This table shows the real speed of SATA 1.5 Gbit/s and SATA 3 Gbit/s; note the bottom row shows megabytes per second (MB/s, not Mbit/s):


SATA 1.5 Gbit/s SATA 3 Gbit/s
Frequency 1.5 GHz 3 GHz
Bits/clock 1 1
8b/10b encoding 80% 80%
bits/Byte 8 8
Real speed 150 MB/s 300 MB/s


SATA II misnomer Edit

Popular usage may refer to the SATA 3 Gbit/s specification as "Serial ATA II" ("SATA II" or "SATA2"), contrary to the wishes of the Serial ATA International Organization (SATA-IO) which defines the standard. SATA II was originally the name of a committee defining updated SATA standards, of which the 3 Gbit/s standard was just one. However since it was among the most prominent features defined by the former SATA II committee, and, more critically, the term "II" is commonly used for successors, the name SATA II became synonymous with the 3 Gbit/s standard, so the group has since changed names to the Serial ATA International Organization, or SATA-IO, to avoid further confusion.


SATA 6 Gbit/s Edit

Serial ATA International Organization presented the draft specification of SATA 6 Gbit/s physical layer in July 2008,[8]

and ratified its physical layer specification on August 18, 2008. The full 3.0 standard is expected to be available in early 2009.[9] While even the fastest conventional hard disk drives can barely saturate the original SATA 1.5 Gbit/s bandwidth, Intel's Solid State Disk drives are close to saturating the SATA 3 Gbit/s limit at 250 MB/s net read speed, and other new drives including Super Talent, Memoright and Samsung are close to that as well. Ten channels of fast flash can actually reach well over 500 MB/s with new ONFI drives, so a move from SATA 3 Gbit/s to SATA 6 Gbit/s would benefit the flash read speeds. As for the standard hard disks, the reads from their built-in DRAM cache will end up faster across the new interface.[10]


The new specification will include a handful of extensions to the command set, especially in the area of data and command queuing. The enhancements are generally aimed at improving quality of service for video streaming and high priority interrupts. In addition, the standard will continue to support distances up to a meter. The new speeds may require higher power consumption for supporting chips, factors that new process technologies and power management techniques are expected to mitigate. The new specification can use existing SATA cables and connectors, although some OEMs are expected to upgrade host connectors for the higher speeds.[11]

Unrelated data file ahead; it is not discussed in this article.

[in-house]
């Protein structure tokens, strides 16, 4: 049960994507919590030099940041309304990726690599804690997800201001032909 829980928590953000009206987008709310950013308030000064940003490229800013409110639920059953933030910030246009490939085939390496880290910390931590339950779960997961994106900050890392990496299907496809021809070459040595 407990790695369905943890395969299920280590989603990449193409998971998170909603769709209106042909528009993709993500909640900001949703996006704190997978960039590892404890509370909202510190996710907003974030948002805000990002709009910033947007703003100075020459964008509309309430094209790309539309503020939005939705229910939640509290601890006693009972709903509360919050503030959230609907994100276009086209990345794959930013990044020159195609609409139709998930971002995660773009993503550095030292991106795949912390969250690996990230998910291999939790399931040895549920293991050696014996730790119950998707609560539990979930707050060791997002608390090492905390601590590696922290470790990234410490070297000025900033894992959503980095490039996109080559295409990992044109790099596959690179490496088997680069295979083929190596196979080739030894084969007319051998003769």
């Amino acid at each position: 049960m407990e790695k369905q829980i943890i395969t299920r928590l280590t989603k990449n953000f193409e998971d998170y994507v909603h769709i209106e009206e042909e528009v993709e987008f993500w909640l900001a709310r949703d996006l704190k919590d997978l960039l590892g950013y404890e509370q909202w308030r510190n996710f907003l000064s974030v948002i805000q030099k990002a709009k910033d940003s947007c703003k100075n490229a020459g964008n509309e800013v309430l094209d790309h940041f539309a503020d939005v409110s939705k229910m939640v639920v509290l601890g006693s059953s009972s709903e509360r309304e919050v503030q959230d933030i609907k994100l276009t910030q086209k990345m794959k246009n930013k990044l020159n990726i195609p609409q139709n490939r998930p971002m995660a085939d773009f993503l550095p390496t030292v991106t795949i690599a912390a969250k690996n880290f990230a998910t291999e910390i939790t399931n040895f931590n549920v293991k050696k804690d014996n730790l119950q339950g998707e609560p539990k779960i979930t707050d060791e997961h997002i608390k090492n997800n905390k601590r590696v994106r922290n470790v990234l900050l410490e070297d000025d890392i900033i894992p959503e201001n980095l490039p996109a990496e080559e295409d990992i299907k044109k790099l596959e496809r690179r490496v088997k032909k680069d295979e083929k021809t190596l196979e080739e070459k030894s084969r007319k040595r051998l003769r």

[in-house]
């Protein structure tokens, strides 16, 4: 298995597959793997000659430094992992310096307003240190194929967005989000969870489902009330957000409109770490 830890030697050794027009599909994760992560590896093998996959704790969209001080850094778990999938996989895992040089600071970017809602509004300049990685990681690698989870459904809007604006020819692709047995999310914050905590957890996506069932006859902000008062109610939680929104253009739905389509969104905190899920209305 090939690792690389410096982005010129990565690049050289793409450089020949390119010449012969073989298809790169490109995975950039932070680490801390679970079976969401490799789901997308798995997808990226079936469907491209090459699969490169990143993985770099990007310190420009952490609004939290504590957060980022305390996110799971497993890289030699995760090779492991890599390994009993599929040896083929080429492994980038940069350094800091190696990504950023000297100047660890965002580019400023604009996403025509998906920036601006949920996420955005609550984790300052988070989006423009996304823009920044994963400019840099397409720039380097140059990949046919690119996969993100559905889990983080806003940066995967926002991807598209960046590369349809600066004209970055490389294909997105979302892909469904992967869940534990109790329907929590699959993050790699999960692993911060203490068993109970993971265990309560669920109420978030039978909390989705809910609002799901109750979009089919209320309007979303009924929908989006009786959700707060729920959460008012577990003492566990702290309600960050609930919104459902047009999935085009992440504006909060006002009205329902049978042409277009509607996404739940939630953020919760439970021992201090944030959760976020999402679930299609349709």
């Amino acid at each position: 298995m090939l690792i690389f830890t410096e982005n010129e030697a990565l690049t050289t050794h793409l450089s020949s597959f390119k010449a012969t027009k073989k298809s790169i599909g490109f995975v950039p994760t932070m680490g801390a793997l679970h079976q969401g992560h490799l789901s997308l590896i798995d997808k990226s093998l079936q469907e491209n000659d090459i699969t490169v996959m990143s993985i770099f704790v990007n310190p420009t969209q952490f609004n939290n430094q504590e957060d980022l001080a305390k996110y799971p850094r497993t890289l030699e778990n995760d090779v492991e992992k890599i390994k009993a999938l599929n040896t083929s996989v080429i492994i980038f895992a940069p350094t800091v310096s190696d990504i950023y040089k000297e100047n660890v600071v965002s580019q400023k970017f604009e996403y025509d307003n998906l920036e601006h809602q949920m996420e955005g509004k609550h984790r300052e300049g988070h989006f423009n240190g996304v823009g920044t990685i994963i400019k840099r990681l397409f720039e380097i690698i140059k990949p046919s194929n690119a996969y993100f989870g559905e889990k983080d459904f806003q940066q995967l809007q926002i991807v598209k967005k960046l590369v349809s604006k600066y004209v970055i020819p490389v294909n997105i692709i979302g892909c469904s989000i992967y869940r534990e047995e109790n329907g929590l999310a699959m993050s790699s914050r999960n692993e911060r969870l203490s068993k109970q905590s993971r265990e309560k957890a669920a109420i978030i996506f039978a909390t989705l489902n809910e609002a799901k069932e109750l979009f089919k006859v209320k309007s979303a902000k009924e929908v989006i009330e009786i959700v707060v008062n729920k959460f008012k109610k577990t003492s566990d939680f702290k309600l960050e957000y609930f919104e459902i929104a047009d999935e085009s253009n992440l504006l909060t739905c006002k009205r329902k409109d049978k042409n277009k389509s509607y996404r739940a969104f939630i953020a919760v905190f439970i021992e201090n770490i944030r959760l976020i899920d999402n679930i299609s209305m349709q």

Also, the new standard is backwards compatible with SATA 3 Gbit/s.[12]


In order to avoid parallels to the common "SATA II" misnomer, the SATA-IO has compiled a set of marketing guidelines for the new specification. The specification should be called "Serial ATA International Organization: Serial ATA Revision 3.0", and the technology itself is to be referred to as "SATA 6 Gbit/s". A product using this standard should be called the "SATA 6 Gbit/s [product name]". The terms "SATA III" or "SATA 3.0", which are considered to cause confusion among consumers, should not be used.[12]


Cables and connectors Edit

Connectors and cables present the most visible differences between SATA and Parallel ATA drives. Unlike PATA, the same connectors are used on Template:Convert SATA hard disks for desktop and server computers and Template:Convert disks for portable or small computers; this allows 2.5 in drives to be used in desktop computers without the need for wiring adapters (a mounting adaptor is still likely to be needed to securely mount the drive).


SATA connectors are not as robust as PATA connectorsTemplate:Fact. For example, the motherboard connector on SATA includes a plastic tab (see the picture above) which can be broken if the connector is bent. This might happen if the cable is pulled to one side. Because such a broken connector is on the motherboard rather than the cable, it is not easy to replace.


Data Edit

Pin # Function
1 Ground
2 A+ (Transmit)
3 A− (Transmit)
4 Ground
5 B− (Receive)
6 B+ (Receive)
7 Ground
- coding notch
A 7-pin Serial ATA data cable.
A 7-pin Serial ATA right-angle data cable.


The SATA standard defines a data cable with seven conductors (3 grounds and 4 active data lines in two pairs) and 8 mm wide wafer connectors on each end. SATA cables can have lengths up to Template:Convert, and connect one motherboard socket to one hard drive. PATA ribbon cables, in comparison, connect one motherboard socket to up to two hard drives, carry either 40 or 80 wires, and are limited to Template:Convert in length by the PATA specification (however, cables up to Template:Convert are readily available). Thus, SATA connectors and cables are easier to fit in closed spaces and reduce obstructions to air cooling. They are more susceptible to accidental unplugging and breakage than PATA, but cables can be purchased that have a 'locking' feature, whereby a small (usually metal) spring holds the plug in the socket.


Parallel ATA uses single-ended signaling. In this system, noise combines with the data signal during the signal propagation. Noise causes significant interference with the data signal at higher speeds. In order to reduce the interference caused by noise, the driving voltage of Parallel ATA reaches as high as 5 V. Although the higher voltage can overcome the noise to mitigate interference, the 5 V is too high for modern high speed silicon devices. Thus the fabrication cost of signal driver ICs is higher, and the speed is limited in comparison to low voltage silicon ICs.